Springer Nature is making SARS-CoV-2 and COVID-19 research free. View research | View latest news | Sign up for updates

Characterization of engine oil additive packages on diesel particulate emissions

  • 12 Accesses


This study investigated the impact of engine oil formulation on particulate matter (PM) characteristics from a light-duty diesel engine. The test engine was a 1.6 L Euro-5 diesel engine operated from low- to high-speed and high-load conditions. Specially formulated nonadditive containing base oil and genuine oil were evaluated. For diesel PM characterization, physicochemical analytic procedures were conducted on engine oil formulation, oil flushing, PMs sampling, morphology, and particle constituent determination. Size-resolved particle number (PN) concentration at the engine-out position was evaluated by differential mobility spectrometer (DMS). Nucleation mode particles originating from engine oil consumption during the expansion stroke had a higher concentration from genuine oil than those from base oil. Scanning electron microscopy (SEM) and X-ray photoelectron spectroscopy (XPS) were used to analyze the morphology patterns and atomic compositions with engine oil packages. From the SEM analysis, spherical PM of nucleation and accumulation mode particles were agglomerated on a quartz filter. In the XPS spectrum, more engine oil additive fractions of Ca, P, and Zn were found in the PM sample from genuine oil. In conclusion, the variation of physicochemical engine oil properties and additive amounts had strong contributions to engine oil derived PN emissions, morphology, and additive metal compositions in the exhaust gas stream.

This is a preview of subscription content, log in to check access.



Break mean effective pressure


Break specific fuel consumption






Carbon monoxide


Common rail diesel injection


Differential mobility spectrometer


Diesel oxidation catalyst


Exhaust gas recirculation


Gasoline particulate filter


High pressure EGR


Kinematic viscosity


Lean NOx trap




Nitrogen oxide






Particulate matter


Particle number




Sulfated ash, phosphorus and sulfur


Selective catalytic reduction


Scanning electron microscopy


Total acid number


Total base number


Transmission electron microscopy


Thermos gravimetric analysis


Total hydrocarbons


Variable geometry turbocharger


Viscosity index


X-ray photoelectron spectroscopy


X-ray fluorescence


Zinc dialkyl dithiophosphates




  1. [1]

    J. Y. Ko et al., Effect of active regeneration on time-resolved characteristics of gaseous emissions and size-resolved particle emissions from light-duty diesel engine, Journal of Aerosol Science, 91 (2016) 62–77.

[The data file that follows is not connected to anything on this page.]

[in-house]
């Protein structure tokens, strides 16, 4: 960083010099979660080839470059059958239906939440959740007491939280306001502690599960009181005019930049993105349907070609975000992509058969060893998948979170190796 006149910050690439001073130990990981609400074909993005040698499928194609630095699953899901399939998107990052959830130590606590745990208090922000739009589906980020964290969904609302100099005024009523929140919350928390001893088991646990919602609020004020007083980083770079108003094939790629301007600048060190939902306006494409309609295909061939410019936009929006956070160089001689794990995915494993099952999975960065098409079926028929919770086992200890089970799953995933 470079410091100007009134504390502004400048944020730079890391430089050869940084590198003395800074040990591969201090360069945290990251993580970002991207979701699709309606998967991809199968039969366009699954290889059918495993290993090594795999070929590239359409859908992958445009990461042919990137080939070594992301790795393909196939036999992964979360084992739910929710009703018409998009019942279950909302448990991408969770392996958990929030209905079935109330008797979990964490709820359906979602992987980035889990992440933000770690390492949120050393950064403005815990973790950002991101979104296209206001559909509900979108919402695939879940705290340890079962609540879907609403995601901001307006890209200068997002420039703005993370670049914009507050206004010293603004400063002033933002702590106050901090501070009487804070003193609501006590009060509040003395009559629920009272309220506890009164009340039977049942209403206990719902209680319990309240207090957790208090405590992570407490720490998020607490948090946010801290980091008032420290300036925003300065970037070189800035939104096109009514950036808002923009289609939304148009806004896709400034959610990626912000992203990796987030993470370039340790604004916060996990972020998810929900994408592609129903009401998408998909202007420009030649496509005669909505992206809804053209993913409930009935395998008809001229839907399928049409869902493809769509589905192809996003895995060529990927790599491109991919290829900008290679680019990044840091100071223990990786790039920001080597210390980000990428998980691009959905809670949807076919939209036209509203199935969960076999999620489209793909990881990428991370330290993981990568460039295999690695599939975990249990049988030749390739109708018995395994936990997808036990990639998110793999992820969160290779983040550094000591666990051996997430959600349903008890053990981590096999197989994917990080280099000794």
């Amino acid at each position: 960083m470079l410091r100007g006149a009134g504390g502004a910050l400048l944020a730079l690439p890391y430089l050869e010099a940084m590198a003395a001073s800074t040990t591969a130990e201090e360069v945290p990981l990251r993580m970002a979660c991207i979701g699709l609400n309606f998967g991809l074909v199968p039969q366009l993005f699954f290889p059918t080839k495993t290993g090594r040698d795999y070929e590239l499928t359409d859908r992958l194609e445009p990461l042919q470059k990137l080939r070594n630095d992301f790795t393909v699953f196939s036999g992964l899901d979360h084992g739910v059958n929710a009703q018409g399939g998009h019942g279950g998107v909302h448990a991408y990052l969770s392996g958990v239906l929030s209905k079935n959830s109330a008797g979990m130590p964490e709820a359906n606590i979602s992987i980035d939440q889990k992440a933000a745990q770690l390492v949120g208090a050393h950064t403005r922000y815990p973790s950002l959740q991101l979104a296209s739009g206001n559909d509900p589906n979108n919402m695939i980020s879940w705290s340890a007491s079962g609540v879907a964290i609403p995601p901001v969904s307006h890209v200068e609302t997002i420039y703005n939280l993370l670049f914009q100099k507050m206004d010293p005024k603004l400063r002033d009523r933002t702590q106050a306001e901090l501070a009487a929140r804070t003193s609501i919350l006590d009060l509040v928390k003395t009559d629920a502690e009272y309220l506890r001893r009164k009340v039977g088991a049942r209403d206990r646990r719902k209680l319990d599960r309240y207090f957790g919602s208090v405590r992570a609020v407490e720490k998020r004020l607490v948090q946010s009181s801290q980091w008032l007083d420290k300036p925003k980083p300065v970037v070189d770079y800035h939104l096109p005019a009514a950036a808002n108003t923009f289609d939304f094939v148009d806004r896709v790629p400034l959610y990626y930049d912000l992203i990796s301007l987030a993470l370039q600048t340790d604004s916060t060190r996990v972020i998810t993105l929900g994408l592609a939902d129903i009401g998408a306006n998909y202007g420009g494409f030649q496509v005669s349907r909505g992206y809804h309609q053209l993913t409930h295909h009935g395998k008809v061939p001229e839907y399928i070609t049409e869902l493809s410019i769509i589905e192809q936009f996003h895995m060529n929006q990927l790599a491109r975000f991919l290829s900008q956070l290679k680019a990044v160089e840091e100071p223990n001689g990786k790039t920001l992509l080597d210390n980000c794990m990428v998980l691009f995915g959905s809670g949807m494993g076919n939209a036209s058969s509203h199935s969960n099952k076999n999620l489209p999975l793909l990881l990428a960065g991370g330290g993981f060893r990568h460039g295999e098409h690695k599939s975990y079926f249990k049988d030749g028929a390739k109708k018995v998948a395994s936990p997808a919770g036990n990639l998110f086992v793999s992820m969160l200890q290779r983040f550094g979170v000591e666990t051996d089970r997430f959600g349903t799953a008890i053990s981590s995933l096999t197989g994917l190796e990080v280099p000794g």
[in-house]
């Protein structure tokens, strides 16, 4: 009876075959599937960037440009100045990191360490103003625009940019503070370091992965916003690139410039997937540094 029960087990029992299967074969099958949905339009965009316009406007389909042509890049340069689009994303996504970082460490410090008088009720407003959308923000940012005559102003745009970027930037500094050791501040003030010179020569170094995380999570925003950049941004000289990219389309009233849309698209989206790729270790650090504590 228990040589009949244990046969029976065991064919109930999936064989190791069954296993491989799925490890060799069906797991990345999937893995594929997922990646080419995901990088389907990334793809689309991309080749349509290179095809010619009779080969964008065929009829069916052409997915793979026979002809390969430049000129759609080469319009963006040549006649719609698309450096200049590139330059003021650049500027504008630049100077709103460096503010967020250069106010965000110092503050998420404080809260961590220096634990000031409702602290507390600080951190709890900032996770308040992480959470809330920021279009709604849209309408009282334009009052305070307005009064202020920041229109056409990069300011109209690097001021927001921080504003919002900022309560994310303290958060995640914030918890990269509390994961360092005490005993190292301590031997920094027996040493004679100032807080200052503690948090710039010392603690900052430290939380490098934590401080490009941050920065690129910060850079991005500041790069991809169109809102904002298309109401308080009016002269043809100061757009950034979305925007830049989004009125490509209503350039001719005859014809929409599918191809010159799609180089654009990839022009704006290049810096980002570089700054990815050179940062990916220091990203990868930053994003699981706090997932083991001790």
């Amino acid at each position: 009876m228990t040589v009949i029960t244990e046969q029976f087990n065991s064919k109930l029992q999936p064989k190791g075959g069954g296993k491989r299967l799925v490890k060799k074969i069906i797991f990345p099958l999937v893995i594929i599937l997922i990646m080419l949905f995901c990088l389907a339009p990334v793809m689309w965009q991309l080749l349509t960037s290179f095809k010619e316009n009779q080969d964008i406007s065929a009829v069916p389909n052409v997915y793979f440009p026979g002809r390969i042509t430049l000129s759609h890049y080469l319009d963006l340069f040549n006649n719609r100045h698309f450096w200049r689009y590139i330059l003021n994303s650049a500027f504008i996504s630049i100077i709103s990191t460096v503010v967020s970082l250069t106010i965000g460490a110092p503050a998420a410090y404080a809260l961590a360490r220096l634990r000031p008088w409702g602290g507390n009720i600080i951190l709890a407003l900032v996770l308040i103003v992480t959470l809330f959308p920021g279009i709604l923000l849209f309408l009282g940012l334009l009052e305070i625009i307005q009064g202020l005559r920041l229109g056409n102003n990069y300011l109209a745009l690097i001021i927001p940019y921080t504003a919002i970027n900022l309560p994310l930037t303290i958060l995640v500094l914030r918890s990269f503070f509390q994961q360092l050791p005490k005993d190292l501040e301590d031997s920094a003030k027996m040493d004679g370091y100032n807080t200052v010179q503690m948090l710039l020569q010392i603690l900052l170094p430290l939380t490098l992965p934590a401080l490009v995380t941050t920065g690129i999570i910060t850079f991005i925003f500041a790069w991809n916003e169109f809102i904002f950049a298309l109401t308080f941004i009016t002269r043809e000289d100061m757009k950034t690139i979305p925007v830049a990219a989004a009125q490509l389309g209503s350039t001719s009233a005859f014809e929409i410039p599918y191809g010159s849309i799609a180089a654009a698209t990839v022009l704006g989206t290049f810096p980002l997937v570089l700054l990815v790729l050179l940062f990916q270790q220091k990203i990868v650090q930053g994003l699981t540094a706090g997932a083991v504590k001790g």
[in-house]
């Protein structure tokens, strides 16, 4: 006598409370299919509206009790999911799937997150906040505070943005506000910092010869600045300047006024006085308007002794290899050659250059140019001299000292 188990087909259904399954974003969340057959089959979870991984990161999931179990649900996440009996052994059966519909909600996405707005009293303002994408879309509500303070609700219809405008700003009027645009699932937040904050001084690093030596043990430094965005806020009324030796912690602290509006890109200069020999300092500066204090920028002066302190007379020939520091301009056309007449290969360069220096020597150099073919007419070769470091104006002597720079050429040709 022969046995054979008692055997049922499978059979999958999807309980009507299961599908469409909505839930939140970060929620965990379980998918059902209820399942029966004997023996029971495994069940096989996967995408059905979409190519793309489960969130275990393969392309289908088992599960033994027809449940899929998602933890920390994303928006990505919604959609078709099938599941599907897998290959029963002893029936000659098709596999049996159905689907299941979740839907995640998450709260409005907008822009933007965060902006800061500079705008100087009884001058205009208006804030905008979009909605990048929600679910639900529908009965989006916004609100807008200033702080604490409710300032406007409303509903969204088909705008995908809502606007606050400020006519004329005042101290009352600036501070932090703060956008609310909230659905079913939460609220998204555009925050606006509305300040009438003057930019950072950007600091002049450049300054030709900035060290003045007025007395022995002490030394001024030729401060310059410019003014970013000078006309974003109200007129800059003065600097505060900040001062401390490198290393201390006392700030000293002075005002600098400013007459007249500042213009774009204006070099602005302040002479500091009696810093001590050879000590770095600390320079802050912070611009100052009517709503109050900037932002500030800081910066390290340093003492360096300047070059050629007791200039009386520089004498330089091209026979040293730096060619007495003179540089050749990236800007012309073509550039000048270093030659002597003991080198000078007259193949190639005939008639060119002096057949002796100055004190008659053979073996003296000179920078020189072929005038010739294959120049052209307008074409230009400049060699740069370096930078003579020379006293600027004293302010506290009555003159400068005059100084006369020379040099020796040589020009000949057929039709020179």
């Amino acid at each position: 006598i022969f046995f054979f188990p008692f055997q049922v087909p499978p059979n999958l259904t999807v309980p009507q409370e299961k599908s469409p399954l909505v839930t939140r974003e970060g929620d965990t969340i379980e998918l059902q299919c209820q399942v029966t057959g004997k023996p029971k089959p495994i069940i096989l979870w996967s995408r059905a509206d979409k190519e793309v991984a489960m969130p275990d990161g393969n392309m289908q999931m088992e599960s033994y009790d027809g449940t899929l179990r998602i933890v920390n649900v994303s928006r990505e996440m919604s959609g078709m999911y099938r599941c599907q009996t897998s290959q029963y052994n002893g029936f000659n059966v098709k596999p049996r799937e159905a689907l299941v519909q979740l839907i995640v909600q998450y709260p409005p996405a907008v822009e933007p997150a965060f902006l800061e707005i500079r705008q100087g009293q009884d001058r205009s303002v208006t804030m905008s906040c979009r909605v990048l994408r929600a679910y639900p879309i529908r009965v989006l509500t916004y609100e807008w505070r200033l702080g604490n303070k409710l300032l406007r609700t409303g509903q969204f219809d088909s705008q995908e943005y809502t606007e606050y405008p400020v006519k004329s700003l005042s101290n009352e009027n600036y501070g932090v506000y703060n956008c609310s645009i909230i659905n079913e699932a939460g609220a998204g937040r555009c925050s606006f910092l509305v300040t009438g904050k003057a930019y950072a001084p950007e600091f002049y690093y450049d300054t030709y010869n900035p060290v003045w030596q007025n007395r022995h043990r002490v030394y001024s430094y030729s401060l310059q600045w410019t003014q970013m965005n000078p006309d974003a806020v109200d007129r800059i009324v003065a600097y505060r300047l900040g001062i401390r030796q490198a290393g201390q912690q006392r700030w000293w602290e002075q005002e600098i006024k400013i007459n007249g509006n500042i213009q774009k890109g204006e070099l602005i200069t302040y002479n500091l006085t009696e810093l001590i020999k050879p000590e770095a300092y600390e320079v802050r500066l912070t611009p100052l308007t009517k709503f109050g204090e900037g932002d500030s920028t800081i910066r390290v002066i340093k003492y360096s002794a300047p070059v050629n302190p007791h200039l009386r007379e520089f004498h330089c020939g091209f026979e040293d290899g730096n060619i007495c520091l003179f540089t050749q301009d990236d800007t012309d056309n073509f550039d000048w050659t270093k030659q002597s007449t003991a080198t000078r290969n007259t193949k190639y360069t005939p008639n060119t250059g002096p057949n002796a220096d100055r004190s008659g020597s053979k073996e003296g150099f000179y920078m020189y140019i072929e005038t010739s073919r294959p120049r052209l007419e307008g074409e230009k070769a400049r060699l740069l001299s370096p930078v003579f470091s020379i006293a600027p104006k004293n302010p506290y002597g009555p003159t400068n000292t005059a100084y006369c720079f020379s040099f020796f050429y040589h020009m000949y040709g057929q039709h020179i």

2. [2]

    C. L. Myung et al., Review on characterization of nano-particle emissions and PM morphology from internal combustion engines: Part 1, International Journal of Automotive Technology, 15 (2) (2014) 203–218.

  3. [3]

    N. Custer et al., Lubricant-derived ash impact on gasoline particulate filter performance, SAE International Journal of Engines, 9 (3) (2016) 1604–1614.

  4. [4]

    J. Xing et al., Morphology and composition of particles emitted from a port fuel injection gasoline vehicle under real-world driving test cycles, Journal of Environmental Sciences, 76 (2019) 339–348.

  5. [5]

    K. Froelund et al., Impact of Lube Oil on Advanced Light-duty CIDI Engine Emissions, Southwest Research Inst San Antonio TX Belvoir Fuels and Lubricants (2000).

  6. [6]

    H. John, Internal Combustion Engine Fundamentals, 2nd Edition, McGraw-Hill Science, New York (2018).

  7. [7]

    C. L. Myung et al., Evaluation of the real-time de-NOx performance characteristics of a LNT-equipped Euro-6 diesel passenger car with various vehicle emissions certification cycles, Energy, 132 (2017) 356–369.

  8. [8]

    D. Lawson et al., Collaborative Lubricating Oil Study on Emissions (close) Final Report (2011).

  9. [9]

    H. Xu et al., Fuel injector deposits in direct-injection sparkignition engines, Progress in Energy and Combustion Science, 50 (2015) 63–80.

  10. [10]

    E. Yilmaz et al., The contribution of different oil consumption sources to total oil consumption in a spark ignition engine, SAE Transactions (2004) 1622–1638.

  11. [11]

    V. Chernyshev et al., Morphological and chemical composition of particulate matter in buses exhaust, Toxicology Reports, 6 (2019) 120–125.

  12. [12]

    C. Beatrice et al., Detailed characterization of particulate emissions of an automotive catalyzed DPF using actual regeneration strategies, Experimental Thermal and Fluid Science, 39 (2012) 45–53.

  13. [13]

    L. Dong et al., Effect of lubricating oil on the particle size distribution and total number concentration in a diesel engine, Fuel Processing Technology, 109 (2013) 78–83.

  14. [14]

    Y. S. Lim et al., The study of PM2.5 and exhaust emission characteristics in the motorcycles according to various lubricants, Transactions of the Korean Society of Automotive Engineers, 21 (4) (2013) 70–76.